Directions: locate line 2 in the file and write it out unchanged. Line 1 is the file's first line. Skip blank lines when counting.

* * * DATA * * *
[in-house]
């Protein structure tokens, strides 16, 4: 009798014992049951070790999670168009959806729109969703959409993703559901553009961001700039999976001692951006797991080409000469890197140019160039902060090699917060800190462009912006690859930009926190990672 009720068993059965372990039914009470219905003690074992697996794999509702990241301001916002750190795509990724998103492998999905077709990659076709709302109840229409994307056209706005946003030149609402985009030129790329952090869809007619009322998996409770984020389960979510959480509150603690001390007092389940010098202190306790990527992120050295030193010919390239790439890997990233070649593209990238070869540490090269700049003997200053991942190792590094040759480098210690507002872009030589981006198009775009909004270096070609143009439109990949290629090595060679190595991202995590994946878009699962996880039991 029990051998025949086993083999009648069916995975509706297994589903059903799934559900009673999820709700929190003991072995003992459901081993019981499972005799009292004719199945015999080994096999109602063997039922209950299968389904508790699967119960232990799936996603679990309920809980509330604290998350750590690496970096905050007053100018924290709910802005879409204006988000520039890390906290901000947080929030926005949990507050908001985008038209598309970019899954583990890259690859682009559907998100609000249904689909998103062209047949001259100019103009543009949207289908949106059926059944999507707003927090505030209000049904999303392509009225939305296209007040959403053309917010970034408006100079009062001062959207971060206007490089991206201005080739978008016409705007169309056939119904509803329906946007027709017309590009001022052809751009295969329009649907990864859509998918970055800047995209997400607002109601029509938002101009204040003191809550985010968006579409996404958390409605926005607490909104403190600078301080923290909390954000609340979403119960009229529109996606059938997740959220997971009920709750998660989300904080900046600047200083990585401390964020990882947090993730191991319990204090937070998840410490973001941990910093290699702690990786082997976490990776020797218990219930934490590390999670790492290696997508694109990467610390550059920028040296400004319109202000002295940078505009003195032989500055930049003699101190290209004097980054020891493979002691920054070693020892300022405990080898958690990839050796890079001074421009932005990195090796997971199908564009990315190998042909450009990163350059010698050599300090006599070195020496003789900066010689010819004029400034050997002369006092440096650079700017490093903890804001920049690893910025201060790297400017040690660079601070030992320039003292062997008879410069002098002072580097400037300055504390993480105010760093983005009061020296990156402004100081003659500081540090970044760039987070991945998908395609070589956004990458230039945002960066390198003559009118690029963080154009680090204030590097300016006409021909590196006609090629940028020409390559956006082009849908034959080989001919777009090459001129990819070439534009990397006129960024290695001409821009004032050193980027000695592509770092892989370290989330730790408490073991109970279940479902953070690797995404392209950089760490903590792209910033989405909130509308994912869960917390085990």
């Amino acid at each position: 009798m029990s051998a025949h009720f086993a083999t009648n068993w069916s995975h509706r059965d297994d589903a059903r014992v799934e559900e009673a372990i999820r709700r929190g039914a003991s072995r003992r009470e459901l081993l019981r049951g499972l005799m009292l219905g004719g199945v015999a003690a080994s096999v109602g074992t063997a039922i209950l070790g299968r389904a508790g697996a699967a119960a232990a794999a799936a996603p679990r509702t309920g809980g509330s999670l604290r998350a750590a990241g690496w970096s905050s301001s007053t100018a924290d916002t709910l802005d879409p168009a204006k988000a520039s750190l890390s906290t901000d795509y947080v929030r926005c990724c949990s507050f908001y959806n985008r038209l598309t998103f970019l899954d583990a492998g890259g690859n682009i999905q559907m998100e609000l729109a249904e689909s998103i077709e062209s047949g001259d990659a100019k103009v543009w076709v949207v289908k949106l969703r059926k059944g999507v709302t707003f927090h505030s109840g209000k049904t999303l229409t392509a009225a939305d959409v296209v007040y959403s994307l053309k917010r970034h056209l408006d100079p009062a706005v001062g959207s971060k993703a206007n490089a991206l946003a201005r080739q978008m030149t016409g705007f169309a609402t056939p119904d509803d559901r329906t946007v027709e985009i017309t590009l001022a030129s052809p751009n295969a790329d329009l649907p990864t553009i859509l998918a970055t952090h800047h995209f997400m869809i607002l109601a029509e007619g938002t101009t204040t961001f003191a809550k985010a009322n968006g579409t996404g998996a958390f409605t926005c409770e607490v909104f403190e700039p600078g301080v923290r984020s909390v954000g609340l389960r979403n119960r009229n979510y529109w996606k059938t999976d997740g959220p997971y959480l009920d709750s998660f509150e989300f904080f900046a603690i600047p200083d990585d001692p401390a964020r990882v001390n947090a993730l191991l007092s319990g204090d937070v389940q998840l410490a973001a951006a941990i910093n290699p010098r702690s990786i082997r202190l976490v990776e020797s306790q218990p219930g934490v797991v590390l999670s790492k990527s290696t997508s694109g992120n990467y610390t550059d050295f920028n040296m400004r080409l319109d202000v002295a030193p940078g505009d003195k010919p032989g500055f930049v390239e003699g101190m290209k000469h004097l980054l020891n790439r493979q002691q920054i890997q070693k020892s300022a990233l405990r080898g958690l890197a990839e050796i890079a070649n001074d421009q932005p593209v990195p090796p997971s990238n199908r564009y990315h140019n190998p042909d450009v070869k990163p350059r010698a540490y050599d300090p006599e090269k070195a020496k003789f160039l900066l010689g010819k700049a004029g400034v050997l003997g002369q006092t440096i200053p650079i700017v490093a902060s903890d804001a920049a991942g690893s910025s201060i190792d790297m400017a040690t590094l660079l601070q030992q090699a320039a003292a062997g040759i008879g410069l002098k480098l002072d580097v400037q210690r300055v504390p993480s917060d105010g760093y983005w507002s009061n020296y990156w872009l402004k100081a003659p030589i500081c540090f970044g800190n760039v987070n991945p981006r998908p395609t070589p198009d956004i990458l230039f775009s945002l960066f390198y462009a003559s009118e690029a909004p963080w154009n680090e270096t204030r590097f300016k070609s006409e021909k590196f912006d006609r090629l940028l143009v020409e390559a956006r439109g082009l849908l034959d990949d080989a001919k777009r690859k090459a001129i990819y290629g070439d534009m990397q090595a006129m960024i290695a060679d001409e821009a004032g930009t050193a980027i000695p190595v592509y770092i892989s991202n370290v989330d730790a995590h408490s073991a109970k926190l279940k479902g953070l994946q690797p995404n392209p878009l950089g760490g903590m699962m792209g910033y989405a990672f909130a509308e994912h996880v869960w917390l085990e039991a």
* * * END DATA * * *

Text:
């Protein structure tokens, strides 16, 4: 009798014992049951070790999670168009959806729109969703959409993703559901553009961001700039999976001692951006797991080409000469890197140019160039902060090699917060800190462009912006690859930009926190990672 009720068993059965372990039914009470219905003690074992697996794999509702990241301001916002750190795509990724998103492998999905077709990659076709709302109840229409994307056209706005946003030149609402985009030129790329952090869809007619009322998996409770984020389960979510959480509150603690001390007092389940010098202190306790990527992120050295030193010919390239790439890997990233070649593209990238070869540490090269700049003997200053991942190792590094040759480098210690507002872009030589981006198009775009909004270096070609143009439109990949290629090595060679190595991202995590994946878009699962996880039991 029990051998025949086993083999009648069916995975509706297994589903059903799934559900009673999820709700929190003991072995003992459901081993019981499972005799009292004719199945015999080994096999109602063997039922209950299968389904508790699967119960232990799936996603679990309920809980509330604290998350750590690496970096905050007053100018924290709910802005879409204006988000520039890390906290901000947080929030926005949990507050908001985008038209598309970019899954583990890259690859682009559907998100609000249904689909998103062209047949001259100019103009543009949207289908949106059926059944999507707003927090505030209000049904999303392509009225939305296209007040959403053309917010970034408006100079009062001062959207971060206007490089991206201005080739978008016409705007169309056939119904509803329906946007027709017309590009001022052809751009295969329009649907990864859509998918970055800047995209997400607002109601029509938002101009204040003191809550985010968006579409996404958390409605926005607490909104403190600078301080923290909390954000609340979403119960009229529109996606059938997740959220997971009920709750998660989300904080900046600047200083990585401390964020990882947090993730191991319990204090937070998840410490973001941990910093290699702690990786082997976490990776020797218990219930934490590390999670790492290696997508694109990467610390550059920028040296400004319109202000002295940078505009003195032989500055930049003699101190290209004097980054020891493979002691920054070693020892300022405990080898958690990839050796890079001074421009932005990195090796997971199908564009990315190998042909450009990163350059010698050599300090006599070195020496003789900066010689010819004029400034050997002369006092440096650079700017490093903890804001920049690893910025201060790297400017040690660079601070030992320039003292062997008879410069002098002072580097400037300055504390993480105010760093983005009061020296990156402004100081003659500081540090970044760039987070991945998908395609070589956004990458230039945002960066390198003559009118690029963080154009680090204030590097300016006409021909590196006609090629940028020409390559956006082009849908034959080989001919777009090459001129990819070439534009990397006129960024290695001409821009004032050193980027000695592509770092892989370290989330730790408490073991109970279940479902953070690797995404392209950089760490903590792209910033989405909130509308994912869960917390085990």